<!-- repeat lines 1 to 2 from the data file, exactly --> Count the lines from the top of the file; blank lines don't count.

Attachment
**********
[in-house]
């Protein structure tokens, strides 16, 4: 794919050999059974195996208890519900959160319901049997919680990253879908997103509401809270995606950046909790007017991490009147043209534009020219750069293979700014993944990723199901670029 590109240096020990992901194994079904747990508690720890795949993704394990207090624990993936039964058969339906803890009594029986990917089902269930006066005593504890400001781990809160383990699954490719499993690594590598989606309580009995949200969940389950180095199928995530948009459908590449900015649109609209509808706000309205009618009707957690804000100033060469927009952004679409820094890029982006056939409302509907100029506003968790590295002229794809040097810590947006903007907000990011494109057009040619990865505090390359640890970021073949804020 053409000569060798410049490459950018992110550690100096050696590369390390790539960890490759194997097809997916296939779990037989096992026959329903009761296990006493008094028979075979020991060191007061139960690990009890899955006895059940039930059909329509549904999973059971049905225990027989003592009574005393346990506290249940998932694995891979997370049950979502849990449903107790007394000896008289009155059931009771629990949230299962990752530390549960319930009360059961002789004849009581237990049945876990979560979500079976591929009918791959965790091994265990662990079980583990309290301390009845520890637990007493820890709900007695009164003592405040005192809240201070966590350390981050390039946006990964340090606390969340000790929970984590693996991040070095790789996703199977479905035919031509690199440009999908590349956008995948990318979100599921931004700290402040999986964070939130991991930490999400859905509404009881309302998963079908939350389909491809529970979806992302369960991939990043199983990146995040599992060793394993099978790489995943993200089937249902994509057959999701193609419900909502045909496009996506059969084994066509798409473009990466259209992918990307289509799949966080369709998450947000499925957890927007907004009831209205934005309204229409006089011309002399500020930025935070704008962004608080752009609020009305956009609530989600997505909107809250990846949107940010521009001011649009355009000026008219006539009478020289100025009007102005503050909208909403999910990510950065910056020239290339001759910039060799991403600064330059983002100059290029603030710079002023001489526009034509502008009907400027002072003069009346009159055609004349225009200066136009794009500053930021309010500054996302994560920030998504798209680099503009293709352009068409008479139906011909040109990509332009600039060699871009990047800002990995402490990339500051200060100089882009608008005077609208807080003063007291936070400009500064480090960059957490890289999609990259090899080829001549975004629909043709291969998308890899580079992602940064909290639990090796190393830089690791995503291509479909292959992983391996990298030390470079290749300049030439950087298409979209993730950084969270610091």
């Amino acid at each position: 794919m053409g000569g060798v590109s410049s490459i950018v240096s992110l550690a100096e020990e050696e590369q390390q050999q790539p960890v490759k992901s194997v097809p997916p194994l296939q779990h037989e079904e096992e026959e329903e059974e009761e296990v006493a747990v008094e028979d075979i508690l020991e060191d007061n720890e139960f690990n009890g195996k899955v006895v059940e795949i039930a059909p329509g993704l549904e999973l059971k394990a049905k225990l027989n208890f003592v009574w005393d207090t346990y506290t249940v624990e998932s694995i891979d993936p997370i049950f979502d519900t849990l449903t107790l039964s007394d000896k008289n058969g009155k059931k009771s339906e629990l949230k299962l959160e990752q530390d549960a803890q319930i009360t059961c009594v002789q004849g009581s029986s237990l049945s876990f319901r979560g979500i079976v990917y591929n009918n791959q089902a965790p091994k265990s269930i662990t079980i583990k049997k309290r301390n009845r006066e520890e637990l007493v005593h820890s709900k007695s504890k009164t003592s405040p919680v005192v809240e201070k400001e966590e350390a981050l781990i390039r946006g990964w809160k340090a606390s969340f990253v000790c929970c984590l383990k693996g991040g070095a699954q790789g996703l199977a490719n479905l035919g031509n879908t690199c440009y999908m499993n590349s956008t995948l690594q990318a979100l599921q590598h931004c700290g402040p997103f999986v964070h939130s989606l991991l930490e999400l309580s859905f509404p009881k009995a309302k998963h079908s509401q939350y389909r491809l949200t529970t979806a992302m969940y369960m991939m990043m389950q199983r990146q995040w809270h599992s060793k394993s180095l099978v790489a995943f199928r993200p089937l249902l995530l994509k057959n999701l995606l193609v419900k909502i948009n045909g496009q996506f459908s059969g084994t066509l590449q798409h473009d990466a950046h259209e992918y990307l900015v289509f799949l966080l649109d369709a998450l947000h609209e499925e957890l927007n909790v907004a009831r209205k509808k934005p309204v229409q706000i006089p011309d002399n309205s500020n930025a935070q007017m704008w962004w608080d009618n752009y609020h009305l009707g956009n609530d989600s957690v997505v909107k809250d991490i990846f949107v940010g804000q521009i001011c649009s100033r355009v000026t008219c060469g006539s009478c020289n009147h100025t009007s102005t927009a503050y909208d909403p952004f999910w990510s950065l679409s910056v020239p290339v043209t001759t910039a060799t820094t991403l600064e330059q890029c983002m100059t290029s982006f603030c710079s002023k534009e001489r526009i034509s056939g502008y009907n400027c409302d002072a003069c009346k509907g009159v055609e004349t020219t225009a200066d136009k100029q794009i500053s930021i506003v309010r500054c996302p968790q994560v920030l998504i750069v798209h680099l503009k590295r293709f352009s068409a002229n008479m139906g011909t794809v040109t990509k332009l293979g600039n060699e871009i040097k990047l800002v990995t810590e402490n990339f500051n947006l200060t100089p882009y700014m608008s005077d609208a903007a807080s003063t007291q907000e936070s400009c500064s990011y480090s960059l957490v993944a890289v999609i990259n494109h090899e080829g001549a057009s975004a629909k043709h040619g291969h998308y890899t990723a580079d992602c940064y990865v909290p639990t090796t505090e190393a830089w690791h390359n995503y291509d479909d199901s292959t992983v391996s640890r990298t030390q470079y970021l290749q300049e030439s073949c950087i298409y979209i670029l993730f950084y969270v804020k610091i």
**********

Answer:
[in-house]
């Protein structure tokens, strides 16, 4: 794919050999059974195996208890519900959160319901049997919680990253879908997103509401809270995606950046909790007017991490009147043209534009020219750069293979700014993944990723199901670029 590109240096020990992901194994079904747990508690720890795949993704394990207090624990993936039964058969339906803890009594029986990917089902269930006066005593504890400001781990809160383990699954490719499993690594590598989606309580009995949200969940389950180095199928995530948009459908590449900015649109609209509808706000309205009618009707957690804000100033060469927009952004679409820094890029982006056939409302509907100029506003968790590295002229794809040097810590947006903007907000990011494109057009040619990865505090390359640890970021073949804020 053409000569060798410049490459950018992110550690100096050696590369390390790539960890490759194997097809997916296939779990037989096992026959329903009761296990006493008094028979075979020991060191007061139960690990009890899955006895059940039930059909329509549904999973059971049905225990027989003592009574005393346990506290249940998932694995891979997370049950979502849990449903107790007394000896008289009155059931009771629990949230299962990752530390549960319930009360059961002789004849009581237990049945876990979560979500079976591929009918791959965790091994265990662990079980583990309290301390009845520890637990007493820890709900007695009164003592405040005192809240201070966590350390981050390039946006990964340090606390969340000790929970984590693996991040070095790789996703199977479905035919031509690199440009999908590349956008995948990318979100599921931004700290402040999986964070939130991991930490999400859905509404009881309302998963079908939350389909491809529970979806992302369960991939990043199983990146995040599992060793394993099978790489995943993200089937249902994509057959999701193609419900909502045909496009996506059969084994066509798409473009990466259209992918990307289509799949966080369709998450947000499925957890927007907004009831209205934005309204229409006089011309002399500020930025935070704008962004608080752009609020009305956009609530989600997505909107809250990846949107940010521009001011649009355009000026008219006539009478020289100025009007102005503050909208909403999910990510950065910056020239290339001759910039060799991403600064330059983002100059290029603030710079002023001489526009034509502008009907400027002072003069009346009159055609004349225009200066136009794009500053930021309010500054996302994560920030998504798209680099503009293709352009068409008479139906011909040109990509332009600039060699871009990047800002990995402490990339500051200060100089882009608008005077609208807080003063007291936070400009500064480090960059957490890289999609990259090899080829001549975004629909043709291969998308890899580079992602940064909290639990090796190393830089690791995503291509479909292959992983391996990298030390470079290749300049030439950087298409979209993730950084969270610091």